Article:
How Causal Attributions Influence Attitudes about Affirmative Action
Download data and study materials
Illinois Institute of Technology
Sample size: 815
Field period: 4/6/2006 - 4/13/2006
The success of supported employment programs will partly depend on eschewing stigma in communities in which the programs operate. In this project, we examine two models of stigma -- responsibility attribution and dangerousness -- and their relationship to components of supported employment -- help getting a job and help keeping a job. Eight hundred and fifteen people from a stratified and randomly recruited sample completed responses to a vignette about “Chris,” a person who is alternately described with mental illness, drug abuse, or in a wheel chair. Research participants completed items that represented responsibility and dangerousness models. They also completed items representing two fundamental aspects of supported employment: help getting a job or keeping a job. Data were analyzed using manifest factor, structural equation models. Results showed that when participants viewed “Chris” as responsible for his condition (e.g., mental illness), they reacted to him in an angry manner, which in turn led to lesser endorsement of the two aspects of supported employment, help getting or keeping a job. In addition, people who viewed Chris as dangerous, feared him and wanted to stay away from him, including settings where people with mental illness might work. Implications for understanding supported employment, and for addressing the stigma that may hinder these kinds of programs, are discussed.Hypotheses:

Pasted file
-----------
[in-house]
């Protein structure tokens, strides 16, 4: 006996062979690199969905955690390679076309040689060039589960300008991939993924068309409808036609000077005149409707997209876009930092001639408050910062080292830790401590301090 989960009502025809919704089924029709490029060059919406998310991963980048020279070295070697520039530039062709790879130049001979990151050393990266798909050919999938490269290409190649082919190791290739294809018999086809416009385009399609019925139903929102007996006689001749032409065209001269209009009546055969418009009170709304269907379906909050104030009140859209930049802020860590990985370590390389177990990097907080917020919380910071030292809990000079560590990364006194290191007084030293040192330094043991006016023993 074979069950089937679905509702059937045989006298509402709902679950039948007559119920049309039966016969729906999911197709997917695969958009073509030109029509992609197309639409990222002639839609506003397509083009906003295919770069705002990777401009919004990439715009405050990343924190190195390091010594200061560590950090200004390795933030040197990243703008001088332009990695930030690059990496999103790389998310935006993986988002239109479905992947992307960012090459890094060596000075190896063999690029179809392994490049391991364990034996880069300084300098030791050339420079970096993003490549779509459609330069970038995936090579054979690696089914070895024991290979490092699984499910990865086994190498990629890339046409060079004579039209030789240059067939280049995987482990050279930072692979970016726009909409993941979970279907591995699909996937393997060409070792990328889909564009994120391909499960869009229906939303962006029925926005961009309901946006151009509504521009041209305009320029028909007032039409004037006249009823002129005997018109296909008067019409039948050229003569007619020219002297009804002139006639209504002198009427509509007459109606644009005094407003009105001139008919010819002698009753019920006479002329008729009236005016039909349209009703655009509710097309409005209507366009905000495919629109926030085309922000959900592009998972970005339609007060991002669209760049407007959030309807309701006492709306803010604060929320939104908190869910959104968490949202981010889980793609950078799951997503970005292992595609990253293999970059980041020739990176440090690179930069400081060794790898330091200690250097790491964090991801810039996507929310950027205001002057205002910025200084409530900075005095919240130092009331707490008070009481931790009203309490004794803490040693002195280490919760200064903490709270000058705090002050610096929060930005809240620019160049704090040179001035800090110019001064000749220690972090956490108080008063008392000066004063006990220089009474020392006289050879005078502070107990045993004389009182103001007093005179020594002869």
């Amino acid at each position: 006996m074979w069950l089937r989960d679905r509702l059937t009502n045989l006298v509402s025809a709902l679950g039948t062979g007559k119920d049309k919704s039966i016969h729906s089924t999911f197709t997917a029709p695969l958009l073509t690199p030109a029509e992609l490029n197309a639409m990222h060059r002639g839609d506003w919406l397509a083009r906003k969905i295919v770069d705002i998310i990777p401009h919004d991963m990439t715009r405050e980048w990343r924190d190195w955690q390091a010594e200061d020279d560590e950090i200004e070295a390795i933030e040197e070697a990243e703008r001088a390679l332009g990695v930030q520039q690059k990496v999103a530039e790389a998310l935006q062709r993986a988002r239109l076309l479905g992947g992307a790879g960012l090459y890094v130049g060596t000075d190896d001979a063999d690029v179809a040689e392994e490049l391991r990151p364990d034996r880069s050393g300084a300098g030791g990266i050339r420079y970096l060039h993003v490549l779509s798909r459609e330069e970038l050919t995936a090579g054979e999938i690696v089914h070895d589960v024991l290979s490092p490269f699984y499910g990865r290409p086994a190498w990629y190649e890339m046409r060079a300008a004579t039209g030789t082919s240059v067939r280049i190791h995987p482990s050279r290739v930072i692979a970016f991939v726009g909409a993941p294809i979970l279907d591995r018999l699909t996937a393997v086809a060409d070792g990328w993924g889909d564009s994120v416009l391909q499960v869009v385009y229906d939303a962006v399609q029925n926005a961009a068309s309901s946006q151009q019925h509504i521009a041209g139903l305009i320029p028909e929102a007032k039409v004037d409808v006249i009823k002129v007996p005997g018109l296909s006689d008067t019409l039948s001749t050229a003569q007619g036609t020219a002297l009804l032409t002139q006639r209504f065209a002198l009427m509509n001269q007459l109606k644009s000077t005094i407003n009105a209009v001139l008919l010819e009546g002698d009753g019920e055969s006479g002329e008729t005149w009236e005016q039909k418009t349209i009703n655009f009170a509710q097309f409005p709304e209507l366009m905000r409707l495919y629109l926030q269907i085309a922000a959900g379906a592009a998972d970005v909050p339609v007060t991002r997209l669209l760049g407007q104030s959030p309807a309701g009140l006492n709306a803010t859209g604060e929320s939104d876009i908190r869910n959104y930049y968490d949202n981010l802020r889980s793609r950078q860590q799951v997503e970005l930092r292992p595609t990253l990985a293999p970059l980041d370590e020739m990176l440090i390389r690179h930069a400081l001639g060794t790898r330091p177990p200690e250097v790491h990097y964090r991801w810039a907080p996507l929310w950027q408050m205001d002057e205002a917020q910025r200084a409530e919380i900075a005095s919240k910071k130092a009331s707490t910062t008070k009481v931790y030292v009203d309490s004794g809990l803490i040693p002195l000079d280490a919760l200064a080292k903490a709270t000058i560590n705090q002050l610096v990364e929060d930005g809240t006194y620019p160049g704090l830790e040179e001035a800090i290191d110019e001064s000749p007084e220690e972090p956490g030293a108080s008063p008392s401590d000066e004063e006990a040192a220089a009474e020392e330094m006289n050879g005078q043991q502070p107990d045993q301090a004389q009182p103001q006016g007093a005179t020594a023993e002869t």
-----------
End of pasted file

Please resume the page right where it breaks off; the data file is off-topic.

(1) People with psychiatric disabilities are viewed with more pity than those with physical disabilities.
(2) The public endorses affirmative actions and reasonable accommodations more for physical disabilities than for psychiatric disabilities.
(3) People with psychiatric disability compared to physical disability are going to be blamed for slow offset.
This is a 3 (Health Condition) x 2 (Controllability of the health condition) fully crossed, between-subjects design. The independent variables were manipulated by changing the wording of the vignette.
Health condition was manipulated by changing the condition in the vignette (mental illness, drug addiction, or being in a wheel chair).
Controllability was manipulated by changing the doctor's explanation for the illness (biological/genetic, caused by moral weakness).
Viewing the person with disability as responsible for the disability, pitiful, and worthy of angry. Also proxies of affirmative action (i.e., hiring a person for a job and providing reasonable accommodations) were assessed.Summary of Findings: